San Francisco made headlines recently with the election of Chesa Boudin as district attorney. Soon to be sworn in as the city and county’s top prosecutor, Boudin, a public defender, holds radical views on prosecution and law enforcement. Though his victory has been seen as evidence that famously progressive San Francisco has lurched even further left, Boudin was an outlier candidate even by local standards, and he won with a margin of less than 1 percent. His victory was largely due to San Francisco’s use of Instant-Runoff Voting, a poorly understood alternative-voting system used nationally in about two dozen city elections—including in New York City—and one state system.
IRV is a variation of ranked voting. In ranked-voting systems, instead of selecting for one candidate, voters rank the candidates in order of their preference, from first choice to last. If a candidate has a majority of first-choice ranks, he wins the election outright. But if no candidate wins a majority, IRV automatically runs a series of virtual runoff elections by eliminating the candidate with the fewest first-choice votes and redistributing those votes to each voter’s second-choice candidate. The system redistributes the votes through multiple rounds until a winner emerges.
IRV remains rare, but it has become the alternative-voting method of choice in the United States. The ability to vote for a candidate with little chance of winning, then have that vote transferred to a more viable candidate, is said to encourage participation by allowing people to support their first choice without feeling that their vote was wasted. In an IRV system, Al Gore could have won Florida (and with it, the presidential election) in 2000 when Ralph Nader voters might have picked Gore over George W. Bush as their second choice; in 2016, Donald Trump would have won the popular vote (and a few states that he barely lost, like Minnesota) when Gary Johnson and Evan McMullin voters could have chosen him as their second choice over Hillary Clinton. In these hypothetical cases, IRV could have reduced the claims that the election was unfairly decided.
IRV also allows compromise candidates (“everyone’s second choice”) to rise from crowded fields. Imagine an electorate 20 percent far left, 30 percent center left, 30 percent center right, and 20 percent far right. With IRV, centrist voters can rank centrist candidates higher, and as counting rounds continue, presumably a centrist candidate eventually wins. Alternatively, an electorate 30 percent left, 40 percent center, and 30 percent right ends up with an extreme winner if two centrists split the initial vote and only the far-right and far-left candidates proceed to a run-off. With IRV, after one centrist is eliminated, the other presumably gets his votes, leading to a centrist win when one of the more ideological candidates is eliminated next.
So what happened in San Francisco? How did the most extreme candidate end up winning, instead of the centrist, establishment-approved Suzy Loftus or the law-and-order-focused candidates Nancy Tung and Lief Dautch? The answer lies in what are called “exhausted” votes. IRV does not require that voters rank every candidate; in a field of four, they can rank all four or choose to rank only one, two, or three. But if a voter’s first choice is eliminated, and the voter doesn’t mark a second choice, then his vote is not counted in subsequent rounds. As a result, the simplistic examples above (all center-left voters mark the center-right candidate as their second choice) break down in a real-world application.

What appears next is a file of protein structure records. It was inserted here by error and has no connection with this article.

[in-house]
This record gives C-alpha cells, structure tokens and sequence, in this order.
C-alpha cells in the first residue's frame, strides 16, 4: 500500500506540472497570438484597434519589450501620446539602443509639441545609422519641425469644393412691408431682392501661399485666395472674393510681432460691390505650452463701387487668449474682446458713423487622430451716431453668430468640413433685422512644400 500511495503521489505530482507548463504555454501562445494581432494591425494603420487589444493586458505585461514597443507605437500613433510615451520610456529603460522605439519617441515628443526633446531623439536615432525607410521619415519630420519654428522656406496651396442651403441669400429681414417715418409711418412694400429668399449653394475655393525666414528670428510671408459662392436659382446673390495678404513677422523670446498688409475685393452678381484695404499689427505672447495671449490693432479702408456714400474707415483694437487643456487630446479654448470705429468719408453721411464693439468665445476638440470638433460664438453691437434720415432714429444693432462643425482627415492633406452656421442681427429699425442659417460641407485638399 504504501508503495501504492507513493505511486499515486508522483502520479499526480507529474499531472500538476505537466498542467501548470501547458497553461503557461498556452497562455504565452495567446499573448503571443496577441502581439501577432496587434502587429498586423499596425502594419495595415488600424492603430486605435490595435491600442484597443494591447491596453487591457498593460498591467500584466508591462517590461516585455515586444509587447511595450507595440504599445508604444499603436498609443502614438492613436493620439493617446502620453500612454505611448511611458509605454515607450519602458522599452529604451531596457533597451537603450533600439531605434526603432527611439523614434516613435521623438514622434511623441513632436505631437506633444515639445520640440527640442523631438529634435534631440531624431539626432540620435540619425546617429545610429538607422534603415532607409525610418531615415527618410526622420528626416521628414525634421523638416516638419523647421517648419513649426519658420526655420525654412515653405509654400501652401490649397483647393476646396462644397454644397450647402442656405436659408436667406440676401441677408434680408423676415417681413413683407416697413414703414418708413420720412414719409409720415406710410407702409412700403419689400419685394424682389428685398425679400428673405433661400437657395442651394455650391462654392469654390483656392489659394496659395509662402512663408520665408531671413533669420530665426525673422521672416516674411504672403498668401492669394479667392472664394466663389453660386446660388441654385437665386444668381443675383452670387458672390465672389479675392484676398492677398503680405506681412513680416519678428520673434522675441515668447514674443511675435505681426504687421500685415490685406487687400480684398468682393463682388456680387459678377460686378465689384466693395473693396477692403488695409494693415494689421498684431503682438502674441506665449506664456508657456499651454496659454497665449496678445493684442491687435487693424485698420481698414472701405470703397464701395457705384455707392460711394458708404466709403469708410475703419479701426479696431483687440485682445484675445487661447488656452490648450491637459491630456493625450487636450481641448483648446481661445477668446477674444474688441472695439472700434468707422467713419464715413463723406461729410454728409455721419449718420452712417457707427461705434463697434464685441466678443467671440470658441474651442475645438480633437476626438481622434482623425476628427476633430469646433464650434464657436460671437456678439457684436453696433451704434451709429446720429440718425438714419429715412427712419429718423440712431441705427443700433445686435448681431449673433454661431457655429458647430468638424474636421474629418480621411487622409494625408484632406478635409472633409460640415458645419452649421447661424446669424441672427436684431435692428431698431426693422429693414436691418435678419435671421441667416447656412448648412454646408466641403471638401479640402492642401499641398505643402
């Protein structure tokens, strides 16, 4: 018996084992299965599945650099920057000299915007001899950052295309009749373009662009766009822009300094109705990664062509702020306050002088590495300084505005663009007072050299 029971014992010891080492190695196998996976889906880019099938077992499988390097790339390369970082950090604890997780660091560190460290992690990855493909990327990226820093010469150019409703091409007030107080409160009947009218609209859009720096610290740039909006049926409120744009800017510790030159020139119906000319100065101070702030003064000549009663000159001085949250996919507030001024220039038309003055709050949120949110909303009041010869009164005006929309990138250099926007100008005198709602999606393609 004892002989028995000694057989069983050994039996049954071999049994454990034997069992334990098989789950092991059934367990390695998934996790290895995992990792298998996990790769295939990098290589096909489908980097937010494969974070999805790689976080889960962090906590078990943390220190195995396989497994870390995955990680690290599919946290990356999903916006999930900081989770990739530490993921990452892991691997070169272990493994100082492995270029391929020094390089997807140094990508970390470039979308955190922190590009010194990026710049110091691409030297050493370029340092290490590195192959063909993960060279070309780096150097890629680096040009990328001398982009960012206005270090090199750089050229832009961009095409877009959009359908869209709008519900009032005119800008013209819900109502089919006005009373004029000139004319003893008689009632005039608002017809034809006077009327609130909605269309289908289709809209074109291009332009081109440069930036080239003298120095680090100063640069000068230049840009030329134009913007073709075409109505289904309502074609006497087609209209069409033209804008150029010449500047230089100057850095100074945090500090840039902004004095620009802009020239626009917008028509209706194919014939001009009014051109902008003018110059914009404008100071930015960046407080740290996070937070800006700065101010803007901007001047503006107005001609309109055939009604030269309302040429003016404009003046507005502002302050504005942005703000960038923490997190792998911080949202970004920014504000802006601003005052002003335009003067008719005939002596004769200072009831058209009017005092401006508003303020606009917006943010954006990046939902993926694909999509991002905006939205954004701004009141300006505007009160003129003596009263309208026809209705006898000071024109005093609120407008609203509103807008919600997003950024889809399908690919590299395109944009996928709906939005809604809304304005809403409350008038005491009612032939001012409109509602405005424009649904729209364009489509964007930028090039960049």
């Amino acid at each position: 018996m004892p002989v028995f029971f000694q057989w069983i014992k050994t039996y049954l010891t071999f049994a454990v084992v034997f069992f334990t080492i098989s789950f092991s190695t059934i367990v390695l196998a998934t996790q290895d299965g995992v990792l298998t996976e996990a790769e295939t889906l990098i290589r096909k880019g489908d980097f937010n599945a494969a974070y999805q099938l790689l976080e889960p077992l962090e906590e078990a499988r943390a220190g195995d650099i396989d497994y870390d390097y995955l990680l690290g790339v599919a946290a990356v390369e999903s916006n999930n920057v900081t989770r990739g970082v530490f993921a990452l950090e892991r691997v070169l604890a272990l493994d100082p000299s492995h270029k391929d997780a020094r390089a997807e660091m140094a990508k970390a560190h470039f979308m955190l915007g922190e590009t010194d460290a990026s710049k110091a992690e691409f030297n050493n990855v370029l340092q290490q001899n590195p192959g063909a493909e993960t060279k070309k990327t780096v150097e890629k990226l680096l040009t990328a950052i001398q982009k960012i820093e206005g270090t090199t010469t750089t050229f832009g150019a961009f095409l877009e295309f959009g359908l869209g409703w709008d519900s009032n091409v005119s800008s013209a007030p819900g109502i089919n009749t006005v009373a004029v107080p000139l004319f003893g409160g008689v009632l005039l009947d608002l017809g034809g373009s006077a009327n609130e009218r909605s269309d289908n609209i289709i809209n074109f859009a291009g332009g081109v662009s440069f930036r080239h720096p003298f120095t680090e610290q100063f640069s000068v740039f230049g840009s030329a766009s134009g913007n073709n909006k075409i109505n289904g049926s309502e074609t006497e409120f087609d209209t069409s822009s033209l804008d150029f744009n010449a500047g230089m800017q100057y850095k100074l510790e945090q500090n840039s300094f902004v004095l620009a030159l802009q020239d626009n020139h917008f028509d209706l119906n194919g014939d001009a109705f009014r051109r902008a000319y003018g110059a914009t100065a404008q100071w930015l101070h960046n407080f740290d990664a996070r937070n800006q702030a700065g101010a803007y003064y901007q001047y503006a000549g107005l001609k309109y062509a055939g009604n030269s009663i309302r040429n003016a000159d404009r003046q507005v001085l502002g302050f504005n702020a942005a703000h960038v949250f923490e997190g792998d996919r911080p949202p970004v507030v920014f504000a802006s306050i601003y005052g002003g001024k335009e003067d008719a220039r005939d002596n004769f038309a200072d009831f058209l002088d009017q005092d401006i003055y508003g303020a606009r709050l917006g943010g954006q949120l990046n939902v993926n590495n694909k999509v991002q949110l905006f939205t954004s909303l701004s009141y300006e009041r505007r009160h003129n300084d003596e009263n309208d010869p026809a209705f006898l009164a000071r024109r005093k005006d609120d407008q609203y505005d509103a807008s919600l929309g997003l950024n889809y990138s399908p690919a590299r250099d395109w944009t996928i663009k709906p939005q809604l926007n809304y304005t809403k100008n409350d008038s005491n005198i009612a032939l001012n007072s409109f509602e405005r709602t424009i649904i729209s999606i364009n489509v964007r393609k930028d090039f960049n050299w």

This is what happened in San Francisco, as the detailed Board of Elections results show. First, not all voters rank their choices in ways that mirror logical examples like those above. Almost 5,000 of those who voted first for Dautch, endorsed by the Deputy Sheriffs Association, voted second for Boudin, though Boudin was strongly opposed by law enforcement. Even more significant are the exhausted votes. Over 6,000 of Dautch’s votes, and almost 16,000 of Tung’s, didn’t count in the final tally. Considering that Boudin won over Loftus by a margin of less than 3,000 votes, a fraction of those 22,000 exhausted votes could have tipped the election to Loftus had voters marked her as their second choice instead of leaving that spot blank.
Several factors could explain why so many voters for Dautch and Tung didn’t rank Loftus as a later choice even though she was closer to their views than the radical Boudin. First, some voters might not understand how the system works, especially newcomers to San Francisco from jurisdictions with traditional voting systems. More significantly, to fill a vacancy, Mayor London Breed controversially appointed Loftus as acting district attorney a few weeks before the election. Breed’s support for Loftus was heavily criticized as a presumptuous power grab by the mayor and may have influenced voters to avoid ranking Loftus.
IRV’s advocates tout it as a system that ensures a clear majority winner and produces elected officials in tune with the broad electorate, rather than with one extreme or the other. This is probably true; IRV has many positives compared with traditional voting. In San Francisco, however, it failed. Due to ballot exhaustion, Boudin—who, even in left-wing San Francisco, held views outside the mainstream—won with less than 45 percent of valid votes cast. San Francisco’s lesson, for jurisdictions considering adopting IRV: no voting system, no matter how ingenious, can take the place of informed and active voters.
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